Matar: These are the things that make me very hopeful. This revolution is not about the removal of Gadhafi, that is just one of the stories. What is going on here is Libyans rediscovering what it means to be a people and a society. Revolutions aren't about negative things. You can't do a revolution which is just about removing, wiping out, getting rid of somebody. It has to be about what you want to create. The Libyans are trying to live up to an ideal that they have been dreaming about for a long time. Gadhafi's removal is just a means to an end.
SPIEGEL ONLINE: What happens once he's gone?
Matar: The DNA of the future Libya must be the revolution. The nature of the revolution is peaceful, nobody is holding up ideological or religious banners. It's about freedom, living in dignity and security. Libya is an exceptionally moderate country, it is open to the world.
SPIEGEL ONLINE: What should happen to the supporters and accomplices of the regime?
Matar: There must be accountability. But revenge doesn't lead to justice. I have never desired revenge, not even from the people who tortured my father. I am relieved to hear other people who have suffered a lot say it was a terrible regime but we mustn't paint everybody with the same brush. Libya will need to engage in a long healing process, driven by the desire that this doesn't happen again. We have already seen the protesters welcoming the diplomats who broke with Gadhafi in the past days. We all know how long they have supported him, but there has been very little criticism.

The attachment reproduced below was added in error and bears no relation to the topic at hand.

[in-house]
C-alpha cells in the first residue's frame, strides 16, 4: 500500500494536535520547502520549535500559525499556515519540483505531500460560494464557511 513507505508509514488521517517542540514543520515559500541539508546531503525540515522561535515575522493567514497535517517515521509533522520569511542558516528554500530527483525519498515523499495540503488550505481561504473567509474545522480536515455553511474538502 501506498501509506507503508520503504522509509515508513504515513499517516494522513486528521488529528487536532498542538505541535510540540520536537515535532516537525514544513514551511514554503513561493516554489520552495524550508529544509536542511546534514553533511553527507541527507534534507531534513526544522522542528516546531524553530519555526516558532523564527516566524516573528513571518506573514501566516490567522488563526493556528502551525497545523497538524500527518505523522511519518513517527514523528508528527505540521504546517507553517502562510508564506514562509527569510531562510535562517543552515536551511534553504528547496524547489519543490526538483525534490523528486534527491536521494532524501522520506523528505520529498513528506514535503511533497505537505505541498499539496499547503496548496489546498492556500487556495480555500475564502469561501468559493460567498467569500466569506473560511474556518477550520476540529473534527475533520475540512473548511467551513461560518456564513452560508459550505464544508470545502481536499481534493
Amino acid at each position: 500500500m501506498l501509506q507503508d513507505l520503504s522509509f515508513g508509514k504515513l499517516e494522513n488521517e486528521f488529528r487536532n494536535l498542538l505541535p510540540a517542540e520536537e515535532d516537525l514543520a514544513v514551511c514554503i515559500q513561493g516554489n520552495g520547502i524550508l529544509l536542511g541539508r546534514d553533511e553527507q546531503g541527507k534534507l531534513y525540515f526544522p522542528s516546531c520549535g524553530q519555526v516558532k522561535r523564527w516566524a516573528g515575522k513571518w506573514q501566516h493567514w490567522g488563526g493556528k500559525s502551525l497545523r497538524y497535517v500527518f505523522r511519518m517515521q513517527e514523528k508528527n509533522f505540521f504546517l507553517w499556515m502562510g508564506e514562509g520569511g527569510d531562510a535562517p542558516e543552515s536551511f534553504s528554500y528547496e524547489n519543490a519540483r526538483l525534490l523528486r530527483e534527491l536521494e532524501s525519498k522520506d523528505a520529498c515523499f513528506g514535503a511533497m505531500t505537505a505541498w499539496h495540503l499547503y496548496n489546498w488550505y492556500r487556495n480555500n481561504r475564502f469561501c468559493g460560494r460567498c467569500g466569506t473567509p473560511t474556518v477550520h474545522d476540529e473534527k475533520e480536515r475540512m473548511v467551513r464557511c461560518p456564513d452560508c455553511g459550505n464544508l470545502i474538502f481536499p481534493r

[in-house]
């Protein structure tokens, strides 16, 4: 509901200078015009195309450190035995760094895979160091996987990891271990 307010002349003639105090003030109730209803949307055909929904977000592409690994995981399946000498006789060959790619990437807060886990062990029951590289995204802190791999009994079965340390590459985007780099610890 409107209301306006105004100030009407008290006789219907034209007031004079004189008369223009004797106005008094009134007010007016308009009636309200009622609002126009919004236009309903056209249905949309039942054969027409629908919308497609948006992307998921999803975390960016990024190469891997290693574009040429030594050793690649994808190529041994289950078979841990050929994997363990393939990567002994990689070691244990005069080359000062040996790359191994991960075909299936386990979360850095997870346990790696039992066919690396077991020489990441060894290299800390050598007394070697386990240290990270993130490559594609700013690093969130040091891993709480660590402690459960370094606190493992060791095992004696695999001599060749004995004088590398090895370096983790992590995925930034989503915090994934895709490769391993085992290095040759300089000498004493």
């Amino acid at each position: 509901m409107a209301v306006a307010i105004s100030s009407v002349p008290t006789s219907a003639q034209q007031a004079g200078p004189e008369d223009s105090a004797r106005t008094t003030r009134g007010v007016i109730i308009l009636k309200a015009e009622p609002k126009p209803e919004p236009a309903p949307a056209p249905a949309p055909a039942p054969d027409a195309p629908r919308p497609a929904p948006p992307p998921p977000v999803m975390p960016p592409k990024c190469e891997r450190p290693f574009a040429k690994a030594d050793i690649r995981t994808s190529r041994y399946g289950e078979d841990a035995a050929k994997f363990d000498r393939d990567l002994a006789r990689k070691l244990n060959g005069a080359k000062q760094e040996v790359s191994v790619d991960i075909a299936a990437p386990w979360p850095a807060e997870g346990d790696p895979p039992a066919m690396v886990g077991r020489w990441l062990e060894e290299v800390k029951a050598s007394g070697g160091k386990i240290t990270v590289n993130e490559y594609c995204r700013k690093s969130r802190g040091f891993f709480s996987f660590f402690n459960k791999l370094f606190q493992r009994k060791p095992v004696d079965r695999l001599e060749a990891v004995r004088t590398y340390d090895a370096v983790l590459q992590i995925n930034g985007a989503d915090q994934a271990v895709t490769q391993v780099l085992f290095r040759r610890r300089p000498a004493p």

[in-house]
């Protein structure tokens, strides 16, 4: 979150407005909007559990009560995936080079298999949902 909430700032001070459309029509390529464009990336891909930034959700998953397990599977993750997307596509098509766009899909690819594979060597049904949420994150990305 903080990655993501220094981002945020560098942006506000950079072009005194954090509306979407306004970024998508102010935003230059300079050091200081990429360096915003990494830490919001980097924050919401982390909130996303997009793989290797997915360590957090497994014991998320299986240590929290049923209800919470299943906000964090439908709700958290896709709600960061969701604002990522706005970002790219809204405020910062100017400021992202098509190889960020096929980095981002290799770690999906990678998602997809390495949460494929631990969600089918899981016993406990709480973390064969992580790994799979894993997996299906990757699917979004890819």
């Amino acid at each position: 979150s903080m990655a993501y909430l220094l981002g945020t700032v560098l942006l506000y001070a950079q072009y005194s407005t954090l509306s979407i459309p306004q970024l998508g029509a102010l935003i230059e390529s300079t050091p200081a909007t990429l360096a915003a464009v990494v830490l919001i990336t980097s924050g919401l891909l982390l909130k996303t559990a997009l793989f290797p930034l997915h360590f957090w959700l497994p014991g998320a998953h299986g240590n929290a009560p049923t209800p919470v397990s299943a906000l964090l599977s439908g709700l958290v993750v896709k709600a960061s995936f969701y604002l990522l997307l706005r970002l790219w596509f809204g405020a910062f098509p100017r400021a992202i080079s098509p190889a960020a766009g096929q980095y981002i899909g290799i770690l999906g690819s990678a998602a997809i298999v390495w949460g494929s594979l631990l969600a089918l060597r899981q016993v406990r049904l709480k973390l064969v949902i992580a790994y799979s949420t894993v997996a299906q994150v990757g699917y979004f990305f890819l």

SPIEGEL ONLINE: Do you think a truth commission would be a possible solution?
Matar: Yes, I have already spoken to friends in South Africa about that. We need the depth of intellectual and psychological engagement with this national madness that Germany has shown after Hitler. Gadhafi is not Hitler, but the comparison with the German example helps us to understand our reality. It is different from the Italian experience, where they got rid of Mussolini, put some people on trial and moved on. There was never a genuine confrontation with the Italian psychosis.
SPIEGEL ONLINE: In your novel "In the Country of Men" you wrote about a family under the Gadhafi regime. When can we expect your book about the revolution?
Matar: Art responds very slowly to political events. Ask me again in 20 years.